New training program addresses medical technician shortage
Michigan State University has partnered with the Michigan Radiologic and Imaging Science Consortium to address the shortage of trained neurodiagnostic technologists, or NDTs, across the state.
NDTs perform electroencephalograms, or EEGs, sleep studies, nerve conductions, epilepsy monitoring and measure the electrical activity of the brain. Using diagnostic equipment, neurodiagnostic techs record and study the electrical activity in the brain and the nervous system in order to diagnose neurological issues, including Parkinson’s, multiple sclerosis, Alzheimer’s, epilepsy, migraines, brain tumors, head trauma and other conditions.
According to Kimberly Patterson, course director and EEG and EMG coordinator in MSU’s Department of Neurology and Ophthalmology, there’s a significant nationwide shortage of highly skilled NDTs, and an insufficient number of formal educational programs to address this shortage.
“The need for a program to address the shortage of NDTs became apparent when it took me five months to recruit one viable candidate’” she said. “I researched NDT programs across the nation, found out about the shortage and discovered there was only one training program in Michigan, so I decided to create one.”
Through the training program, students earn an allied health associate’s degree. Once they pass their board exams through the national credentialing association and become registered neurodiagnostic technologists, they can put their training to use immediately or they can choose to pursue additional specialized education in other modalities. The program comprises 12 online classes, five in-person labs and two semesters of internships.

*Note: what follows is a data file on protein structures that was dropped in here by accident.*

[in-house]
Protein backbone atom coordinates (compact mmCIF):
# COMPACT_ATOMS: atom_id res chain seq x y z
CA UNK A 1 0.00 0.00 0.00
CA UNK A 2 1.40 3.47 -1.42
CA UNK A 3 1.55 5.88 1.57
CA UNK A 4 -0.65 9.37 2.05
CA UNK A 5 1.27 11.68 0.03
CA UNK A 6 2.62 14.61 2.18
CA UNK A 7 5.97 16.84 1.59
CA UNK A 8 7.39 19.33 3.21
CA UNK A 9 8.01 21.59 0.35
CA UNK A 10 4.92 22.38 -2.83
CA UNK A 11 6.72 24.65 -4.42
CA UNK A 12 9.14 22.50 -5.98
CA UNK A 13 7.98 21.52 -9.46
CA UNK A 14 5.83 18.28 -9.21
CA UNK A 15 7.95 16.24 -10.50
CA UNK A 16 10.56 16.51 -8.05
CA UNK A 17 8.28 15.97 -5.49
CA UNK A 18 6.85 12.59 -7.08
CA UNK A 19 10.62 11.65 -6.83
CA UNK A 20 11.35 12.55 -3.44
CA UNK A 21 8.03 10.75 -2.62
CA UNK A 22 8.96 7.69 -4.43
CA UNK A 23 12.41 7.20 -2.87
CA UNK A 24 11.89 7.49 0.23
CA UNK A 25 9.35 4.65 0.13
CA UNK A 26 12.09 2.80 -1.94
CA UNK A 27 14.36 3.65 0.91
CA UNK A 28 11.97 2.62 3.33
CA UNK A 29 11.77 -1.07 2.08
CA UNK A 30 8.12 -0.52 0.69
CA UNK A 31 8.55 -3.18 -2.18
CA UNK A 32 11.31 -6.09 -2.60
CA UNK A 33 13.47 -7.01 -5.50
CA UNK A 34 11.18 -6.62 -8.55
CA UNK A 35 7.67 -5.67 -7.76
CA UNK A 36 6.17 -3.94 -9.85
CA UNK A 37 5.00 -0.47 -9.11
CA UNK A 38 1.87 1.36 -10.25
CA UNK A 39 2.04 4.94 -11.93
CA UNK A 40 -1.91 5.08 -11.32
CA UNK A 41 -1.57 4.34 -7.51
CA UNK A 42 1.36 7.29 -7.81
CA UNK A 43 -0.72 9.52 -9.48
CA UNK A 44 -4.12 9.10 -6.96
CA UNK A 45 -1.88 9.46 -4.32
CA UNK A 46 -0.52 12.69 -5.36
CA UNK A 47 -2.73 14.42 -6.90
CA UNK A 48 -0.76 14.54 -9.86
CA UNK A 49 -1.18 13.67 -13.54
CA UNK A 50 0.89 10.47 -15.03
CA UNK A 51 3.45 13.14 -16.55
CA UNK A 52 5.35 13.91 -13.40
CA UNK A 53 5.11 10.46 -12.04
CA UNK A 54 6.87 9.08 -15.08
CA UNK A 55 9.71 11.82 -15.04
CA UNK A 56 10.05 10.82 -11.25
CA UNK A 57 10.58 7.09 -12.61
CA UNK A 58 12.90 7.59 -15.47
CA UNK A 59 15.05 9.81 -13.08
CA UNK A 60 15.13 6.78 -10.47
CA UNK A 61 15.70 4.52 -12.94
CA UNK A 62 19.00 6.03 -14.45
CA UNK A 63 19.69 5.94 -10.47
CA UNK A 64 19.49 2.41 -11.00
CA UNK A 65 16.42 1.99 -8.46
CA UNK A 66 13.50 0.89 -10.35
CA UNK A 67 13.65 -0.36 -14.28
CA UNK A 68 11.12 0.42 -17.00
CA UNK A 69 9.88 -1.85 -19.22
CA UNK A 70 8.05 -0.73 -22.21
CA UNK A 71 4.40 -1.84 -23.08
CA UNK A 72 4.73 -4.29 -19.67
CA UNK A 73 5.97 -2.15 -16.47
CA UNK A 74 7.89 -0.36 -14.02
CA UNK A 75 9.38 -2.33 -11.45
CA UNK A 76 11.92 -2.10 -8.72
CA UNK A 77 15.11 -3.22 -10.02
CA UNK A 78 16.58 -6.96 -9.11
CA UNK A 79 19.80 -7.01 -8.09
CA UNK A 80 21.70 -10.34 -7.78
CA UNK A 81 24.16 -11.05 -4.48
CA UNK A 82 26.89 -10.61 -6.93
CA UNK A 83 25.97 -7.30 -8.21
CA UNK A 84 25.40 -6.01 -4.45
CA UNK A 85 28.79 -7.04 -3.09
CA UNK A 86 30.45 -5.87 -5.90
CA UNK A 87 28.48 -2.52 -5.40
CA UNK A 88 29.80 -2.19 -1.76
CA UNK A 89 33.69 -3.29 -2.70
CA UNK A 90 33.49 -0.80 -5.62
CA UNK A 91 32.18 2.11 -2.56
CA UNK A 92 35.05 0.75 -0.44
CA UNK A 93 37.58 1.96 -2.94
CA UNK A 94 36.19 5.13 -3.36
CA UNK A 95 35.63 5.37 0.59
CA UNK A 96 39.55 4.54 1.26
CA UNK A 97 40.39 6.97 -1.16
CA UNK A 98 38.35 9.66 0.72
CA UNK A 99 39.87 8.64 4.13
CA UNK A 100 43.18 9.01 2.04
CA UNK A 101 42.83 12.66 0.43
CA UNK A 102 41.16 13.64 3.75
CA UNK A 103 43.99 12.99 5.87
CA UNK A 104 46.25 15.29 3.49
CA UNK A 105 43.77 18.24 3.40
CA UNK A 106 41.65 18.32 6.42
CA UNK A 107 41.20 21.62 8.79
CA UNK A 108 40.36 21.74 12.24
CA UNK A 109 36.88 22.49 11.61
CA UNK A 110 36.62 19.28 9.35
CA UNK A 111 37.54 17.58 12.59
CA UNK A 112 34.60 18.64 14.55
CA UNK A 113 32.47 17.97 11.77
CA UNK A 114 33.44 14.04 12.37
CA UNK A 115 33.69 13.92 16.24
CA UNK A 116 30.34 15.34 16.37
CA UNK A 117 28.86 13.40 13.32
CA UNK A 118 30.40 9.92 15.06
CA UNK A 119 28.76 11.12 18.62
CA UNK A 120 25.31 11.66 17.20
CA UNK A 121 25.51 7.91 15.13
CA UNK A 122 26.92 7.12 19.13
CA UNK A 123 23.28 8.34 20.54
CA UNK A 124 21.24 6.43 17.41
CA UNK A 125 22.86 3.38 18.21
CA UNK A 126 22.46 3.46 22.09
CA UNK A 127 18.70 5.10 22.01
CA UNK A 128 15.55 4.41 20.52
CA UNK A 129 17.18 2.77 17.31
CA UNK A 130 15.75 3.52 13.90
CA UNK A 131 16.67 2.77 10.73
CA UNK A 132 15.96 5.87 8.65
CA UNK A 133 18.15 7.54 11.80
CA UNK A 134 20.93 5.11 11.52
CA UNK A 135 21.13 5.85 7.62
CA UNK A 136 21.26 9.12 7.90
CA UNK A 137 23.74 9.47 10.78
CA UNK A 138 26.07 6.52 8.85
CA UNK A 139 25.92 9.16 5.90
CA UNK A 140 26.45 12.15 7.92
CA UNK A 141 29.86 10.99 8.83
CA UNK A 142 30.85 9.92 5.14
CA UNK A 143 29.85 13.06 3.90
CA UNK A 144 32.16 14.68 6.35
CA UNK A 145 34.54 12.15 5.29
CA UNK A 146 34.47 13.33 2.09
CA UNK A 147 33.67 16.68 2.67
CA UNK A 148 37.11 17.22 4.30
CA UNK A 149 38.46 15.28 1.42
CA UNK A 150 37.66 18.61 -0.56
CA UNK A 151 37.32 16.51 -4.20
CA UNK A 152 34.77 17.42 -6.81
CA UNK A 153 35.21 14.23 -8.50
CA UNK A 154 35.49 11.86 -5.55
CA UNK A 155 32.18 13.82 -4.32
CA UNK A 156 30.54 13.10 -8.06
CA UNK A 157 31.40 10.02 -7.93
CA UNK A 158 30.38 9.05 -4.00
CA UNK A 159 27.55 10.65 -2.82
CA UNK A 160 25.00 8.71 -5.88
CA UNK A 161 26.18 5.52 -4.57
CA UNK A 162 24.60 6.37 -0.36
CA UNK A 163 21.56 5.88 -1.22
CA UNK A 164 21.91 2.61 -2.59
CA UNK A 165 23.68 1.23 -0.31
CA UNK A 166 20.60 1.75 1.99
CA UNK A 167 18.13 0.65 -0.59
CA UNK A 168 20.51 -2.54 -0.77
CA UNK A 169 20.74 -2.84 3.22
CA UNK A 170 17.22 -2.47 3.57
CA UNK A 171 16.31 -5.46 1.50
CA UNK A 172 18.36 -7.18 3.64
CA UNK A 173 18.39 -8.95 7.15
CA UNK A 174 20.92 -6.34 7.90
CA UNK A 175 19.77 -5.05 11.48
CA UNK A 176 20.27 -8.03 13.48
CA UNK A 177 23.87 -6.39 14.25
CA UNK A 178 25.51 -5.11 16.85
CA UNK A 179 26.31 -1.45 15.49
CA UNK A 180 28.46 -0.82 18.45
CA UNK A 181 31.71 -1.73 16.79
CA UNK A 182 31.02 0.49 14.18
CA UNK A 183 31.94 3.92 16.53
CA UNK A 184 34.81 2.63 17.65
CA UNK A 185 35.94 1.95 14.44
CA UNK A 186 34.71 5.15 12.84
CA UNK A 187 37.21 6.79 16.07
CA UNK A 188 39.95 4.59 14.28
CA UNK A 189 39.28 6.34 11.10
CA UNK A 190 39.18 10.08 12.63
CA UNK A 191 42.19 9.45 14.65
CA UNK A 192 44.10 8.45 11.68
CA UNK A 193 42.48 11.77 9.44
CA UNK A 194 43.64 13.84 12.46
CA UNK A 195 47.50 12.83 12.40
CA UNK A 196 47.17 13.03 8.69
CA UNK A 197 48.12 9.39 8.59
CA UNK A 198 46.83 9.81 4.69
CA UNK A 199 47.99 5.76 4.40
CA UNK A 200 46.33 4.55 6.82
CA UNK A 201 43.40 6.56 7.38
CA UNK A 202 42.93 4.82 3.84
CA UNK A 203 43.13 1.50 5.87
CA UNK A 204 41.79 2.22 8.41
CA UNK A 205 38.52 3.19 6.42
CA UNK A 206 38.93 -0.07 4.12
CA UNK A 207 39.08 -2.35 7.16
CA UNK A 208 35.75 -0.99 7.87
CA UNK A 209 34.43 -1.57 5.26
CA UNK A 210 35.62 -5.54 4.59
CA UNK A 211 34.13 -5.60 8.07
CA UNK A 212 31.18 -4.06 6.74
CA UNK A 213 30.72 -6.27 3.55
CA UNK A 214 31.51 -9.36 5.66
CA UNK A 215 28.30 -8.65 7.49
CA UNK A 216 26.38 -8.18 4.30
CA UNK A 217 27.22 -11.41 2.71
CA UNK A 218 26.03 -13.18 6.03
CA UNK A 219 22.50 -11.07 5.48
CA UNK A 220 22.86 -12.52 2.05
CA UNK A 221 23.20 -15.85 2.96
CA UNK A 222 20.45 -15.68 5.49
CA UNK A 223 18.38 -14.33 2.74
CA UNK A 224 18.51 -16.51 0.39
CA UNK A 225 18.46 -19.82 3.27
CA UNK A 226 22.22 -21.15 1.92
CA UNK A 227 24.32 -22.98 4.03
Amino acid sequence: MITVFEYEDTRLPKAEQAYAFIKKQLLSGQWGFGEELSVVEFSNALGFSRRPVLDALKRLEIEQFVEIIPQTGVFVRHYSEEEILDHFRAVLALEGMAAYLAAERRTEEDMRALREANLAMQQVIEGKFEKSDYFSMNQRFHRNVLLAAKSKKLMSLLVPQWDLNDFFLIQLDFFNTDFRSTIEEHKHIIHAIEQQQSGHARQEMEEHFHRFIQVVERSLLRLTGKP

The first students enrolled at Lansing Community College and Kellogg Community College in Battle Creek earlier this year. In its second year, the program will expand to include Mid Michigan College in Harrison through the Michigan Community College Association, or MCCA.
“We are in need of people who are trained in epilepsy monitoring and detection through the use of EEG equipment,” said Mounzer Kassab, program medical director and professor of neurology and ophthalmology. “This collaboration allows us to train people statewide and within their home communities through distance learning. It was brilliant in its concept.”
Michael Hansen, president of MCCA, said many occupational fields have become very specialized with niche roles.
“A traditional classroom-based model doesn’t make sense when you only need one or two employees in any community. Community colleges are working on delivering high-demand, high-cost and low-enrollment programs like this one in a cost-effective way.”
To learn more about the neurodiagnostic technologists program, visit the Michigan Colleges Online website.